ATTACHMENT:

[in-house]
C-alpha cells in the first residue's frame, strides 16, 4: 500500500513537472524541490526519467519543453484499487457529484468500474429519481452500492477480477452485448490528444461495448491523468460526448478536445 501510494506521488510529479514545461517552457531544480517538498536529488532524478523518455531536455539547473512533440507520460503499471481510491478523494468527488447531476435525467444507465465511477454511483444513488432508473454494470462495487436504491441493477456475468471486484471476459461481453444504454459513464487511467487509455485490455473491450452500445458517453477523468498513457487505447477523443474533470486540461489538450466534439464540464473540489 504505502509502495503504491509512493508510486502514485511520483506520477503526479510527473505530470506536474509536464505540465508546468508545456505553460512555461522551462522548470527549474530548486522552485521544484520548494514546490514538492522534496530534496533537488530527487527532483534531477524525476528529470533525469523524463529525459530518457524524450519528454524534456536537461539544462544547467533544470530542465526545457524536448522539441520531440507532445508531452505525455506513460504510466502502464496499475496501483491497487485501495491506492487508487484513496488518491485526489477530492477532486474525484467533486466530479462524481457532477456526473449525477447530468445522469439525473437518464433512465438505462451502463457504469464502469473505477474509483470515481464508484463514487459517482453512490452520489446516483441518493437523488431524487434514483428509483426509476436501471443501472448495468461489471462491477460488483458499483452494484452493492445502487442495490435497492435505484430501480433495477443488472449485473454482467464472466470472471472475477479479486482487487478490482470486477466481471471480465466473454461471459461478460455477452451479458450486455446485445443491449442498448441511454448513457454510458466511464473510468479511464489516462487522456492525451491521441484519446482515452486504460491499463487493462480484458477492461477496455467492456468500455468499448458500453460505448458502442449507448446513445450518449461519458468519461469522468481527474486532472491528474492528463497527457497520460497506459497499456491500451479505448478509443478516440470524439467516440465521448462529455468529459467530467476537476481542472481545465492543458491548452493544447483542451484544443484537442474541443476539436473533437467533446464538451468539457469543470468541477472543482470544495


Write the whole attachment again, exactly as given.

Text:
[in-house]
C-alpha cells in the first residue's frame, strides 16, 4: 500500500513537472524541490526519467519543453484499487457529484468500474429519481452500492477480477452485448490528444461495448491523468460526448478536445 501510494506521488510529479514545461517552457531544480517538498536529488532524478523518455531536455539547473512533440507520460503499471481510491478523494468527488447531476435525467444507465465511477454511483444513488432508473454494470462495487436504491441493477456475468471486484471476459461481453444504454459513464487511467487509455485490455473491450452500445458517453477523468498513457487505447477523443474533470486540461489538450466534439464540464473540489 504505502509502495503504491509512493508510486502514485511520483506520477503526479510527473505530470506536474509536464505540465508546468508545456505553460512555461522551462522548470527549474530548486522552485521544484520548494514546490514538492522534496530534496533537488530527487527532483534531477524525476528529470533525469523524463529525459530518457524524450519528454524534456536537461539544462544547467533544470530542465526545457524536448522539441520531440507532445508531452505525455506513460504510466502502464496499475496501483491497487485501495491506492487508487484513496488518491485526489477530492477532486474525484467533486466530479462524481457532477456526473449525477447530468445522469439525473437518464433512465438505462451502463457504469464502469473505477474509483470515481464508484463514487459517482453512490452520489446516483441518493437523488431524487434514483428509483426509476436501471443501472448495468461489471462491477460488483458499483452494484452493492445502487442495490435497492435505484430501480433495477443488472449485473454482467464472466470472471472475477479479486482487487478490482470486477466481471471480465466473454461471459461478460455477452451479458450486455446485445443491449442498448441511454448513457454510458466511464473510468479511464489516462487522456492525451491521441484519446482515452486504460491499463487493462480484458477492461477496455467492456468500455468499448458500453460505448458502442449507448446513445450518449461519458468519461469522468481527474486532472491528474492528463497527457497520460497506459497499456491500451479505448478509443478516440470524439467516440465521448462529455468529459467530467476537476481542472481545465492543458491548452493544447483542451484544443484537442474541443476539436473533437467533446464538451468539457469543470468541477472543482470544495